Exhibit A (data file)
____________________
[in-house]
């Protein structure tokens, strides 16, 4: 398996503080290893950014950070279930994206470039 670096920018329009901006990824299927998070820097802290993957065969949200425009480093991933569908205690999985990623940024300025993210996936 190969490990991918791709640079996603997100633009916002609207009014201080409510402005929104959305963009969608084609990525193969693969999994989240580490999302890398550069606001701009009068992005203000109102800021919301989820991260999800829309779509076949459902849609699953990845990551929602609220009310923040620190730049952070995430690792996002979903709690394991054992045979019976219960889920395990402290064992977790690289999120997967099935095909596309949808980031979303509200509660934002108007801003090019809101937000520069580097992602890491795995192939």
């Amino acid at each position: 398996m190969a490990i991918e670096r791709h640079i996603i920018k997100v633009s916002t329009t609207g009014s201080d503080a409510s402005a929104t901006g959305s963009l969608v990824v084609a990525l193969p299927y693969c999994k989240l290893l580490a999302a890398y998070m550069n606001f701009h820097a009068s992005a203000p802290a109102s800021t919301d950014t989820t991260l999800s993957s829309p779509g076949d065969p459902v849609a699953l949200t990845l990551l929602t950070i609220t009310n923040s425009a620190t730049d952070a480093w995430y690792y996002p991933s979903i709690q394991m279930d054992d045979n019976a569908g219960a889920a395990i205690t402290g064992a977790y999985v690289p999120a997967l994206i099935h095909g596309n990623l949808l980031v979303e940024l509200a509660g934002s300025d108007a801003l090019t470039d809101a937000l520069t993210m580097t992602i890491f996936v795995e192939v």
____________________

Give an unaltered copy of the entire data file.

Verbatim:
[in-house]
């Protein structure tokens, strides 16, 4: 398996503080290893950014950070279930994206470039 670096920018329009901006990824299927998070820097802290993957065969949200425009480093991933569908205690999985990623940024300025993210996936 190969490990991918791709640079996603997100633009916002609207009014201080409510402005929104959305963009969608084609990525193969693969999994989240580490999302890398550069606001701009009068992005203000109102800021919301989820991260999800829309779509076949459902849609699953990845990551929602609220009310923040620190730049952070995430690792996002979903709690394991054992045979019976219960889920395990402290064992977790690289999120997967099935095909596309949808980031979303509200509660934002108007801003090019809101937000520069580097992602890491795995192939």
């Amino acid at each position: 398996m190969a490990i991918e670096r791709h640079i996603i920018k997100v633009s916002t329009t609207g009014s201080d503080a409510s402005a929104t901006g959305s963009l969608v990824v084609a990525l193969p299927y693969c999994k989240l290893l580490a999302a890398y998070m550069n606001f701009h820097a009068s992005a203000p802290a109102s800021t919301d950014t989820t991260l999800s993957s829309p779509g076949d065969p459902v849609a699953l949200t990845l990551l929602t950070i609220t009310n923040s425009a620190t730049d952070a480093w995430y690792y996002p991933s979903i709690q394991m279930d054992d045979n019976a569908g219960a889920a395990i205690t402290g064992a977790y999985v690289p999120a997967l994206i099935h095909g596309n990623l949808l980031v979303e940024l509200a509660g934002s300025d108007a801003l090019t470039d809101a937000l520069t993210m580097t992602i890491f996936v795995e192939v």